For the 12 months, the television/DBS category increased its share of sales from 41 percent to 45 percent, while audio decreased from 19 percent to 17 percent. Video/DVD declined to 14 percent from 15 percent, and home office from 3 percent to 2 percent. Mobile and the other category remained steady at 9 percent and 12 percent, respectively.
In the 12 months, Ultimate recorded a gross profit margin of 32.2 percent, down from 32.7 percent in the previous period. Expenses for the year climbed to 35.7 percent from 31.2 percent in the previous 12 months. Net ad expenses increased by 1.3 percent year-on-year, due to lower co-op ad credits from vendors and increased ad spending in the fourth quarter.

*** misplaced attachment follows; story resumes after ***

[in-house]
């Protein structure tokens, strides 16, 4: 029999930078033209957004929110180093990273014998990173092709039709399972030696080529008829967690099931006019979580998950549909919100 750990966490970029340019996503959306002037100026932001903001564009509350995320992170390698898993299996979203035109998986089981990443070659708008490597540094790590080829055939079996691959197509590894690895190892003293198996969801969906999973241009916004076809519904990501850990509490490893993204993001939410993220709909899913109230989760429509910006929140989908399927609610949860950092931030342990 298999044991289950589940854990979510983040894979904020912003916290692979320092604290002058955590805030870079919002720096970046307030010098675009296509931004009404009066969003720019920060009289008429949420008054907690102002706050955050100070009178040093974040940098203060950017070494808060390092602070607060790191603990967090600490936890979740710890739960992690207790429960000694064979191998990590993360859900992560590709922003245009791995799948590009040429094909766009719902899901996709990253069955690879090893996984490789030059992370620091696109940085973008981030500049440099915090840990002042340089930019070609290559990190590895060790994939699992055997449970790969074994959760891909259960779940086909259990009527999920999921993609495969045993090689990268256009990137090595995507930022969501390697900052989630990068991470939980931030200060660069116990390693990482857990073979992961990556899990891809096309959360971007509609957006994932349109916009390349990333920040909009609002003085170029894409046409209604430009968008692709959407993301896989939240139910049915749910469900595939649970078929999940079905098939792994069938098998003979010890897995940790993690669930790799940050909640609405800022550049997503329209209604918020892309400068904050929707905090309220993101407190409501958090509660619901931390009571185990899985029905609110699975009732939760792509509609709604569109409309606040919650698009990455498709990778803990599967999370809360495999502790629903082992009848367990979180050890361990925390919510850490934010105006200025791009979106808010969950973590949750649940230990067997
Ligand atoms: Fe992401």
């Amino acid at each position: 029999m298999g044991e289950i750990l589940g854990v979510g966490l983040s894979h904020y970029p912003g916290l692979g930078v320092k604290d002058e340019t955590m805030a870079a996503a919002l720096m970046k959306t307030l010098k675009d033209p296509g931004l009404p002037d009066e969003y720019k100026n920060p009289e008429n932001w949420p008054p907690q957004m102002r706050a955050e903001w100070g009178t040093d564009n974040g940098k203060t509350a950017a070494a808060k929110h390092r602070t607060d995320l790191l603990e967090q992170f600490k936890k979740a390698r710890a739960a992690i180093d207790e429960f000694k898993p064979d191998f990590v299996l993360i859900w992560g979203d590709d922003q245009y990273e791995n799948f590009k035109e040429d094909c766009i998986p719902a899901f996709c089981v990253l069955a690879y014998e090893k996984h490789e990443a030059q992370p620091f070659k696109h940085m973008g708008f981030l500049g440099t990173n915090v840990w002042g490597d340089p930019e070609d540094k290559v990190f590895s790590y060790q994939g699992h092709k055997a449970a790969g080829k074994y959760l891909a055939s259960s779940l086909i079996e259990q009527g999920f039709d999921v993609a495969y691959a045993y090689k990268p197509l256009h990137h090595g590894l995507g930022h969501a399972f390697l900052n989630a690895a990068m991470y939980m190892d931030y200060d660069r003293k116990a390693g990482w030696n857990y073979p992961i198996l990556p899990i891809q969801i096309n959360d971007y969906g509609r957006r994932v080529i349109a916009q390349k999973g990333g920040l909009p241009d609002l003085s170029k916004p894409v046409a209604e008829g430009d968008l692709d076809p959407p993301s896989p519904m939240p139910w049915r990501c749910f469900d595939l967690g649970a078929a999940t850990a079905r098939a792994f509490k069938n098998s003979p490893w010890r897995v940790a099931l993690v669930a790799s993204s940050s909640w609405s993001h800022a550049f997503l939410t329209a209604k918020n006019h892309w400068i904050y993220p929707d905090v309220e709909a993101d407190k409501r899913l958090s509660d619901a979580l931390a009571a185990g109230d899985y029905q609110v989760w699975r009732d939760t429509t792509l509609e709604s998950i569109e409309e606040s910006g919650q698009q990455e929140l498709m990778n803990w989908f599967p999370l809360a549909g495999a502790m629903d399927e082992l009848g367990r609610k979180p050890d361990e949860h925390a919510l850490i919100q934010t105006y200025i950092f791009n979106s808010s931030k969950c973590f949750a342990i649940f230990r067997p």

Ultimate, however, is seeing some early payoff in the new fiscal year, with total sales for February and March down about 6 percent year-on-year; however, comps were off about 15 percent for the first two months. The retailer anticipates comps will remain negative during the first part of the new fiscal year, and it expects company-wide sales and customer service initiatives to help improve sales in the latter part of the year.
“We view fiscal 2005 as a turnaround year for the company,” said Workman. He added that it will “take time to re-establish our market position with customers and regain sales momentum lost during the previous year.” But Workman noted, “We expect our new, four-year $100 million credit facility with our existing lender, coupled with our current cost structure, will provide our company with the additional time needed.”
In a conference call with analysts today, Workman said about the coming months: “The goal, with our initiatives, is slightly negative comps, with breakeven for operating profit, or zero dollars bottom line.” He said he expects revenue to hit $750 million, plus or minus a few dollars, in the current fiscal year.